Troop CCNN dagger that belonged to Major Ferruccio Sorlini
  • Troop CCNN dagger that belonged to Major Ferruccio Sorlini
  • Troop CCNN dagger that belonged to Major Ferruccio Sorlini
  • Troop CCNN dagger that belonged to Major Ferruccio Sorlini
  • Troop CCNN dagger that belonged to Major Ferruccio Sorlini
  • Troop CCNN dagger that belonged to Major Ferruccio Sorlini
  • Troop CCNN dagger that belonged to Major Ferruccio Sorlini
  • Troop CCNN dagger that belonged to Major Ferruccio Sorlini

Troop CCNN dagger that belonged to Major Ferruccio Sorlini

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Troop CCNN dagger that belonged to Major Ferruccio Sorlini

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"Brixia Fidelis", or Brescia the Faithful.
Troop dagger CCNN mod.1935, engraved on the heel with the Leoncello and the inscription "Brixia Fidelis", there are some daggers
with the inscription but without the rampant lion, this is because the dagger in question, the only one with the Leoncello,
belonged to to Commander Ferruccio Sorlini . Commander Sorlini Ferruccio former Major of the 2nd Black Brigade of Brescia created an autonomous group of Auxiliary Police
called "Banda Sorlini". The story of the dagger is amazing, it comes from the arrest and disarmament by the carabinieri of the mascot of the
Black Brigade, a 12/13 year old boy who, found fully armed in the city, was stopped by the Carbinieri and taken back
to Comandnate Sorlini; Commander Sorlini after a first violent lecture gave his dagger to the mascot. This dagger is
described and photographed on page 581 of the book "Del Pugnale il Fiero Lampo" by Cesare Calandrei and is recognizable
by some rust spots on the scabbard and by the guard folded in a particular way.

SORLINI Ferruccio

(Brescia, 25 April 1903 - 28 July 1945). By Achille Angelo (v.) and Anna Maria Zanetti. He grew up in a difficult climate. 
At the age of ten, his father armed him with a Flobert revolver which he used in an argument with a schoolmate. With his
brother Mario he soon distinguished himself as an active follower of the 'La Disperata' action team. His name, in fact,
appears as one of the most decisive in the action against the Ghedi Chamber of Labor on 13 July 1921 and the day after in
the assault on that of Brescia. On the night of 10 December 1921 he was involved in a clash with opponents at Porta Cremona
and managed to evade capture. He later fought in Spain in the Carroccio formation and then became an AGIP official.
After 8 September he was among the first to present himself to the German occupiers and to promote the reconstitution of the
Fascist Party. After having been part of a triumvirate with Bastianon and Beccherini, on 12 September he assumed the regency
of the republican fascist federation and the following day, from the German commander of the city, Bohnen, he received
the task of provisionally concentrating the former members of the party. He was present at all meetings and decisions.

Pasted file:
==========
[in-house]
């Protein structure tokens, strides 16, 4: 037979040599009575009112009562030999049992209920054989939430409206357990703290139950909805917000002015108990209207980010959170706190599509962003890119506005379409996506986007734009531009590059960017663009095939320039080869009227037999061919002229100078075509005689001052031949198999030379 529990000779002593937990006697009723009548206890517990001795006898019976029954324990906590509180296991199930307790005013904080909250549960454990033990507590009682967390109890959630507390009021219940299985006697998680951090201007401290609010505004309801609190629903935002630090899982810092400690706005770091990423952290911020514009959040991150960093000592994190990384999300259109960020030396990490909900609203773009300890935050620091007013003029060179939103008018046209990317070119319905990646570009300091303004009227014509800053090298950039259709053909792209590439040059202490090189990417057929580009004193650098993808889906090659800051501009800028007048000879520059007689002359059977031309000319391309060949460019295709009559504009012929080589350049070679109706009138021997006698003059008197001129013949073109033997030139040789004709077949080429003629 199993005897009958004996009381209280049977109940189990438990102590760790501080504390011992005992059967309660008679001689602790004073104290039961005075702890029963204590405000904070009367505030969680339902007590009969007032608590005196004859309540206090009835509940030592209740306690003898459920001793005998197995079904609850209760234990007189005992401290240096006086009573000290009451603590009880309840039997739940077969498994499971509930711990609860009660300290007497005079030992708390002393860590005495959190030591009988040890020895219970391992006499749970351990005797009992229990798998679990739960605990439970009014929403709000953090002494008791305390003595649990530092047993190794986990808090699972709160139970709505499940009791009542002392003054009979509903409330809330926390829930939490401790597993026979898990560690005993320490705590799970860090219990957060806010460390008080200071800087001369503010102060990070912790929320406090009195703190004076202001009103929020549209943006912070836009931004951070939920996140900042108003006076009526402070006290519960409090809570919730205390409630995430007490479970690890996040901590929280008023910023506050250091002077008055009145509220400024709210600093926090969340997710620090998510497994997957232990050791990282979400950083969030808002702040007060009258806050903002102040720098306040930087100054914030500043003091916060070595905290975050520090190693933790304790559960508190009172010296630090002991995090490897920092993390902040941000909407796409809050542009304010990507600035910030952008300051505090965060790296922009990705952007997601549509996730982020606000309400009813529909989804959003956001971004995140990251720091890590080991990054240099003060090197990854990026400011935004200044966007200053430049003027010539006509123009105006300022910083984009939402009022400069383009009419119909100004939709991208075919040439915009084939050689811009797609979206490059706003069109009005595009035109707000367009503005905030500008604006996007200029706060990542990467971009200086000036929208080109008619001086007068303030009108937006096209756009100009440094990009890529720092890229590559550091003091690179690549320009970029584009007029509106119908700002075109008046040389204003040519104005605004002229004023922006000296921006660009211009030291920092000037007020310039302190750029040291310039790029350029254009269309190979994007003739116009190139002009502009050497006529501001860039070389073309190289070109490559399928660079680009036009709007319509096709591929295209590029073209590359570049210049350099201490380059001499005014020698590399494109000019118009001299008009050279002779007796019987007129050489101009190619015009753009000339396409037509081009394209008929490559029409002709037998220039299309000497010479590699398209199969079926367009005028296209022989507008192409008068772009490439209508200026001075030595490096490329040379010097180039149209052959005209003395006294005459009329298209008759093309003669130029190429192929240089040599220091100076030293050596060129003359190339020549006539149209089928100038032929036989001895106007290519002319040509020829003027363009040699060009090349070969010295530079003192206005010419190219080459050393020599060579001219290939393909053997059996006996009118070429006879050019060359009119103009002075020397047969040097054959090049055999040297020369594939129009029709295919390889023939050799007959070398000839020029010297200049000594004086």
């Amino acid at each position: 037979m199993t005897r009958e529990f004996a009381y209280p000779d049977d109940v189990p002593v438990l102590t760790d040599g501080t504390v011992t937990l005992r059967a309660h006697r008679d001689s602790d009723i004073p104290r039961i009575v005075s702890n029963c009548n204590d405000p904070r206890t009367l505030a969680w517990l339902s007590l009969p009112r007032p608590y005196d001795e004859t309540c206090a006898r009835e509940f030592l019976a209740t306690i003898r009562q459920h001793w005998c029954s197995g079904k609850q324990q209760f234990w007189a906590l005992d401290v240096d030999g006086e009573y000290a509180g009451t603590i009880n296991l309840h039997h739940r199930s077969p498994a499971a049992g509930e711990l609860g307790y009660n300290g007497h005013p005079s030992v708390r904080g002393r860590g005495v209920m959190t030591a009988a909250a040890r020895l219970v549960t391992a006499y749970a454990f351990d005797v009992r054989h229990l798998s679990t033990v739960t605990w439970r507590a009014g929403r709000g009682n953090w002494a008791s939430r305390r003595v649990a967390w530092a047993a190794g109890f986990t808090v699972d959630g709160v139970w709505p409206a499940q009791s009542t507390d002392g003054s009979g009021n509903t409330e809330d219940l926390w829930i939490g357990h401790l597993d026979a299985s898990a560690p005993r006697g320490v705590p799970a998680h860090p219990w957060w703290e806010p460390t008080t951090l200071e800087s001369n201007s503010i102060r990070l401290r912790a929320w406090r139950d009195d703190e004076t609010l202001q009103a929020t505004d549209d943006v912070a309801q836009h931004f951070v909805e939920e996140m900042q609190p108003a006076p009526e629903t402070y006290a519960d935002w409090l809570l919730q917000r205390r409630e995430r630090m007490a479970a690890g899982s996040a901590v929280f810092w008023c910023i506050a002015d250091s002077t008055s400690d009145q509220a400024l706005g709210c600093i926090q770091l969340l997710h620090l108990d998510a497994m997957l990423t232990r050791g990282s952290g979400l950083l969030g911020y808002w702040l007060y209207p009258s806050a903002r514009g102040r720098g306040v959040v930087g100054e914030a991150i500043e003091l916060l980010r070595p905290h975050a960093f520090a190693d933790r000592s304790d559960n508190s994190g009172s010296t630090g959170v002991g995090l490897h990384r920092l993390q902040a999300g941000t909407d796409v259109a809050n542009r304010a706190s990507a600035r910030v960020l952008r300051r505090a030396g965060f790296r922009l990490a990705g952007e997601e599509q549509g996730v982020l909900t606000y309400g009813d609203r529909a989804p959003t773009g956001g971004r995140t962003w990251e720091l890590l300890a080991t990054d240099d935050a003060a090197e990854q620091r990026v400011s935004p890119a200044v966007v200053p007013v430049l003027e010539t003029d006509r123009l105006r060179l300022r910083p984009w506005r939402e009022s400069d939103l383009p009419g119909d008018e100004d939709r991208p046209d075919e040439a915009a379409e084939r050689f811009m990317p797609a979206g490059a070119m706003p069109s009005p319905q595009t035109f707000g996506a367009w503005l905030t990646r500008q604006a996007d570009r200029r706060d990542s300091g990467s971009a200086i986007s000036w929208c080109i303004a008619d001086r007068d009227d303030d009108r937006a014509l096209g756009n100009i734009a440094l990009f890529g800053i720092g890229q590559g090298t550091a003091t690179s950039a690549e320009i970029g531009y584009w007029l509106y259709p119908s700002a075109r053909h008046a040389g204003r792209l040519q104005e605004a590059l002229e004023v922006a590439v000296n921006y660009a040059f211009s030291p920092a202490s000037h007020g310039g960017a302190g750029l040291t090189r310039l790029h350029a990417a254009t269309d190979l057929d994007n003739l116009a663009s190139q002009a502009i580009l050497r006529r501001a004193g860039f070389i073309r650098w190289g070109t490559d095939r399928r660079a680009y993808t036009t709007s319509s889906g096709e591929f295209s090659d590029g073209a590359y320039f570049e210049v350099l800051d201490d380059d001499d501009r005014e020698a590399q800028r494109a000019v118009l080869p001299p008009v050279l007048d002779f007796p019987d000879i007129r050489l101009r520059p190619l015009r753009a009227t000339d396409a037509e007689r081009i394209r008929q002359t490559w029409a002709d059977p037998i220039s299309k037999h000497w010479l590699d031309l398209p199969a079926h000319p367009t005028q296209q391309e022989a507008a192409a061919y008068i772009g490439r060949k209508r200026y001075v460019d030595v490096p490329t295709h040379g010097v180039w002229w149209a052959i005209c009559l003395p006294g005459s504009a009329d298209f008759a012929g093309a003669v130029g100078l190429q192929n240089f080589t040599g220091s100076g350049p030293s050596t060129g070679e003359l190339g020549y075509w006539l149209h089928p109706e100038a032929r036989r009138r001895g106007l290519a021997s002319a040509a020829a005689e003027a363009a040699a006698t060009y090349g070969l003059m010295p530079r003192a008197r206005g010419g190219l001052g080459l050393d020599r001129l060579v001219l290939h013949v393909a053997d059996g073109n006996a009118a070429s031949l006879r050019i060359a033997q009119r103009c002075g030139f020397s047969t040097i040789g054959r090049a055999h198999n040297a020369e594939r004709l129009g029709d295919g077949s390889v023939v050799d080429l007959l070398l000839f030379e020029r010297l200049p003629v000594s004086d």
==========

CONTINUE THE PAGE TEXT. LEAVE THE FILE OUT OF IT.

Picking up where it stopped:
Sorlini's aim was above all to obtain weapons for the fascists from the Germans. In fact, in a few days he managed
to form a first nucleus of police which unleashed terror throughout the Brescia area, causing apprehension and resistance
among the most responsible of the fascists themselves. Dismissed on 11 November 1943 from his post and replaced by
Major Fulvio Balisti, he entered the service of the Political Office (UPI) of the Police Headquarters and became deputy
commander of the Tognù Black Brigade. On 2 July 1944, in retaliation he dragged one hundred men from Vestone to Salò,
including the local clergy. In August 1944 he was present at the bloody retaliation of Bovegno. Then he signaled himself
to Collio hunting for partisans. In December 1944 he was arrested with Persavalli and Paterlini by
the Republican National Guard by order of Alfredo Beccherini, apparently to give a sign of détente to public opinion and
the partisan movement; he was then freed by the German SS who took him into their service. Joining the Cavagni company,
he reconstituted his own action group signaling himself in decisive anti-partisan actions.
On 25 April 1945 he managed to reach Milan in an attempt to expatriate. Arrested on 27 June 1945 in a cinema in Parma,
after being followed and recognized by a Brescian from Gottolengo, taken to Brescia in a secret location, he attempted
to commit suicide the following day by cutting the veins in his arm with a razor blade. Rescued by prison guards, he devoted
all his time to writing a memorial, then attempted suicide a second time. He was put on trial on July 27, 1945 with the
participation of an overflowing crowd. The following were particularly attributed to him: the killing of the communist
leader Armando Lottieri, of the marshal of the carabinieri Guaschino, of Francesco Scaletti, the participation in the massacre
of Bovegno, the shooting of two partisans in Polaveno, of two others in Ome, of having had deported to Germany
the rag. Marone, of having delivered the communist Cinelli della Volta Bresciana to the Germans and, moreover,
of many other crimes, kidnappings, harassments, etc. The defendant defended himself by denying almost everything and
especially his presence in Bovegno during the massacre, shifting the responsibility onto others. In the afternoon of
the following day, while the last witnesses were being questioned, a carabiniere present, an ex partisan, shouldered
his machine gun, killed him with a shot and then with a burst. In February 1947 the members of what was called
the "Sorlini gang" were indicted. The trial was held in Bologna in December 1948 and ended with severe sentences.

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